Rise of the coach (coaching series, part 1 of 3)

Written by
Changeboard Team

01 Oct 2014

01 Oct 2014 • by Changeboard Team

Why is coaching on the rise?

The credibility and usage of coaching as a profession in the corporate world has dramatically grown over the past ten years, and this trend continues. One of the reasons we believe that coaching is proving to be a highly effective solution is that it gets people to look at their life and professional talents in a way they haven’t previously. Coaches are there to serve the needs of the client and to witness them growing as they develop a self-deterministic mind-set and gain greater levels of awareness and responsibility. 

Coaching offers multiple wins because it develops people who contribute to the purpose and bottom-line of the organisation in a positive manner, both in terms of quantitative and qualitative measures. Coaching is about going on the inner journey first, rather than seeking to get people to change external behaviour alone – this I believe to be a superficial approach to personal change.

People are also starting to realise that working just for the money is meaningless if the work fails to connect with their deeper needs, wants, values and purpose. The accessibility of global media combined with our ability to travel and see the world has helped people see how fortunate they are and how much freedom we have.

From an organisational perspective, the decline of trust with big organisations and their leaders has highlighted an imbalance and increasing need for people and organisations to walk their talk. When the reputations of organisations come into question, it has an impact on their people and employee brand reputation. The negative consequences of this can be very damaging to morale and engagement in companies and industries. Equally, it gets leaders and their people to ask themselves deeper questions about why they do what they do.

When did the coaching movement first start?

The seeds of the profession started on the west coast of the US over 30 years ago, with Sir John Whitmore and Tim Gallway being some of the early pioneers.

The Association for Coaching has developed coaching standards in the UK, and there are other bodies who have not only been instrumental in the industry’s development, but will be increasingly involved in cementing the coaching’s professionalization, credibility, and reputation.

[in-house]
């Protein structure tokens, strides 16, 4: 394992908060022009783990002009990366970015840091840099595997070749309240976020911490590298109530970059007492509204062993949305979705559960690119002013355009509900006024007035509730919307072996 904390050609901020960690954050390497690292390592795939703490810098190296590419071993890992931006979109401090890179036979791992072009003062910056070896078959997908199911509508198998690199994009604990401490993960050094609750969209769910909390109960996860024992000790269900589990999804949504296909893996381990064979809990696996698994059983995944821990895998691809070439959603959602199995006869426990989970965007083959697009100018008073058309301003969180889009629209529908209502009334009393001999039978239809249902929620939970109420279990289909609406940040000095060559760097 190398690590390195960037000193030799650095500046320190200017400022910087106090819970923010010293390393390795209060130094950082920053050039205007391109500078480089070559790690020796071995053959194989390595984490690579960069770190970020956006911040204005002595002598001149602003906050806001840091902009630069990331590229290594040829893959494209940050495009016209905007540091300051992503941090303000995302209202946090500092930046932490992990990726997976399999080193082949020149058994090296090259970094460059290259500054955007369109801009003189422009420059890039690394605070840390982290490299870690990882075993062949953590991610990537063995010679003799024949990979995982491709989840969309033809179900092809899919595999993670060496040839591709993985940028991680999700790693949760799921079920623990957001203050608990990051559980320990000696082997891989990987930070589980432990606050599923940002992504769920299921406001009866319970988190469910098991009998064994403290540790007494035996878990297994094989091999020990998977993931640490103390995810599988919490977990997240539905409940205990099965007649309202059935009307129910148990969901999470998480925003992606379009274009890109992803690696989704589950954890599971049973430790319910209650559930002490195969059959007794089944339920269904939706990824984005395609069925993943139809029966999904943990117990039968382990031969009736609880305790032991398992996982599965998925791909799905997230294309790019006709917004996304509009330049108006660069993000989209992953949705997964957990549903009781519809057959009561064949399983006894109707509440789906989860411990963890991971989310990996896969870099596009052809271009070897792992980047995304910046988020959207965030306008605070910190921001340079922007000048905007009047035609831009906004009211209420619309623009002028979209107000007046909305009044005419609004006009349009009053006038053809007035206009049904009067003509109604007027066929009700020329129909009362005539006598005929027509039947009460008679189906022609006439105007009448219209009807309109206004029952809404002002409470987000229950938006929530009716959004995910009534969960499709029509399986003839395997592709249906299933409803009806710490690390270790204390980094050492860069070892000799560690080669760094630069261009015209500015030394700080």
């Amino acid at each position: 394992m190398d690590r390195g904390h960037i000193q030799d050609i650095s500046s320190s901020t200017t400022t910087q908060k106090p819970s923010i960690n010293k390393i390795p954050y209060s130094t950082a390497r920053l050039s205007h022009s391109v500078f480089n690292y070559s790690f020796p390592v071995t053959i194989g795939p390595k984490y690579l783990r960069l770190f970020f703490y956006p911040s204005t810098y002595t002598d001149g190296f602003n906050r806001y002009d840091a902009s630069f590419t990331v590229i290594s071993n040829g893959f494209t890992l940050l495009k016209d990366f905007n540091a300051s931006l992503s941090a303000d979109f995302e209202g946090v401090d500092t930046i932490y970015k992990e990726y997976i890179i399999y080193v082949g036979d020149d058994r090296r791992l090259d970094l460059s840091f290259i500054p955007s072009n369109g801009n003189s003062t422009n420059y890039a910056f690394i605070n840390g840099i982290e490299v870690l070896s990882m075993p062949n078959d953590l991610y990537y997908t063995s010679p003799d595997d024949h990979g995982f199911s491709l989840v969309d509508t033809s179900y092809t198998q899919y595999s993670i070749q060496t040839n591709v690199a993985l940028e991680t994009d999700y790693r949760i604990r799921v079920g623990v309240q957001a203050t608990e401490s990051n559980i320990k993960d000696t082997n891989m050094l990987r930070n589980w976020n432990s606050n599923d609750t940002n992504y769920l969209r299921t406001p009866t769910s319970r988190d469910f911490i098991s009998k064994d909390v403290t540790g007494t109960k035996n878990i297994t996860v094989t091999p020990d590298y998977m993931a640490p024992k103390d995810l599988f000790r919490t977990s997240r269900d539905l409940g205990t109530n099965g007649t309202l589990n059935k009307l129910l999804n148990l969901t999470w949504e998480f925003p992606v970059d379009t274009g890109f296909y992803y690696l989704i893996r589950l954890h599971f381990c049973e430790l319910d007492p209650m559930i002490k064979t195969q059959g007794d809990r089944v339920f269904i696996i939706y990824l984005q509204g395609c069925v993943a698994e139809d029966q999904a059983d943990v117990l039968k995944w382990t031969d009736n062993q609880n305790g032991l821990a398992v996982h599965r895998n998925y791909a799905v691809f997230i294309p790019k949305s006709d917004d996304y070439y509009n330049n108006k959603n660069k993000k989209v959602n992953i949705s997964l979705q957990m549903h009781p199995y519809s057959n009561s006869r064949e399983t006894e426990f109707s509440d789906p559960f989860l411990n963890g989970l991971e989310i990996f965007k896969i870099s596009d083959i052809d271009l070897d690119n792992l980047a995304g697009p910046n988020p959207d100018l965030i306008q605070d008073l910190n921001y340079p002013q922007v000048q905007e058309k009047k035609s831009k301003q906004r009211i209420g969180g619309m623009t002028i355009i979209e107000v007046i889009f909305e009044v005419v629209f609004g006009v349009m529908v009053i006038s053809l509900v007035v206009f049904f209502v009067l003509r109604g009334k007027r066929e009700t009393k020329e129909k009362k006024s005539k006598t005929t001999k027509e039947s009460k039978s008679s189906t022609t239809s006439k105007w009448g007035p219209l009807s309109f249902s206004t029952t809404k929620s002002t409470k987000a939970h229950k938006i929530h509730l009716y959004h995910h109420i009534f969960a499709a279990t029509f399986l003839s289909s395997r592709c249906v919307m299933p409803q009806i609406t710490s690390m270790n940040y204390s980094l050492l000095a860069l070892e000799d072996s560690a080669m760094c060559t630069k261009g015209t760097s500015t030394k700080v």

How has coaching matured over the past decade?

In the past, there was a small community of coaches seeking to establish a credible space for coaching; at that time people didn’t differentiate between coaching, consulting, training and mentoring. That’s no longer the case.

Coaching is now a global profession, which means that different markets are at different stages of growth. When The Association for Coaching began, there was little emphasis on localised coaching in the UK; now it’s celebrating 10 fantastic years. 

The following achievements highlight the burgeoning growth, influence and positive impact the global coaching profession is increasingly having within society and corporations.

  • There are academic programmes dedicated to learning about becoming a coach, books in the thousands, and academic journals dedicated to the subject, events across the globe and online that seek to teach people about coaching
  • There’s an estimated 30,000+ professional coaches in the world not including the practitioners working in organisations
  • There is a clear professional pathway to accreditation
  • The leading bodies are collaborating and working together in the best interest of the profession and their communities
  • There is an increased emphasis of coaching in education and other parts of society
  • Coaching is seen as the number one professional development intervention in corporations.

How is coaching being used within organisations?

Coaching is now the leading intervention for CEO, executive, leadership and management development, often used in combination with training and development. Over the past three years, coaching has broken through in terms of credibility and recognition of its impact on developing talent and coaching cultures.

Some of the key trends for coaching within organisations include:

  • CEO and top-team development, enabling senior teams to align and engage to build high performance team and cultures
  • Cross-cultural coaching to support globally diverse and geographically disbursed teams to work effectively together to maximise their market potential
  • Leadership and management development programmes (coaching is increasingly used to reinforce training and development programmes and initiatives)
  • Companies are building their internal coaching teams,subsequently reinforcing and enhancing the use of highly credible external professional coaches
  • Many organisations are building a coaching culture because they see coaching as a means to build a new way of working that enhances the talents, skills and strengths of their teams
  • Social innovation: organisations are using coaches to help them build a meaningful legacy and CSR strategy that really makes a difference on a local level
  • Virtual coaching is utilised to ensure that a coach with the right skill set and experience supports a leader and their team through transition.

What does purposeful coaching mean?

Purposeful coaching means to use coaching philosophies, skills, techniques and capabilities to help someone discover their life purpose on both a professional and personal level. The more aligned a human being feels to their deepest conscious and unconscious drivers, the more their life feels aligned. As a result they often feel a greater level of energy, happiness and commitment to their professional life.

That’s not to say that a purposeful life is without highs and lows, it simply means that a person understands why they do what they do and can then live their life on purpose.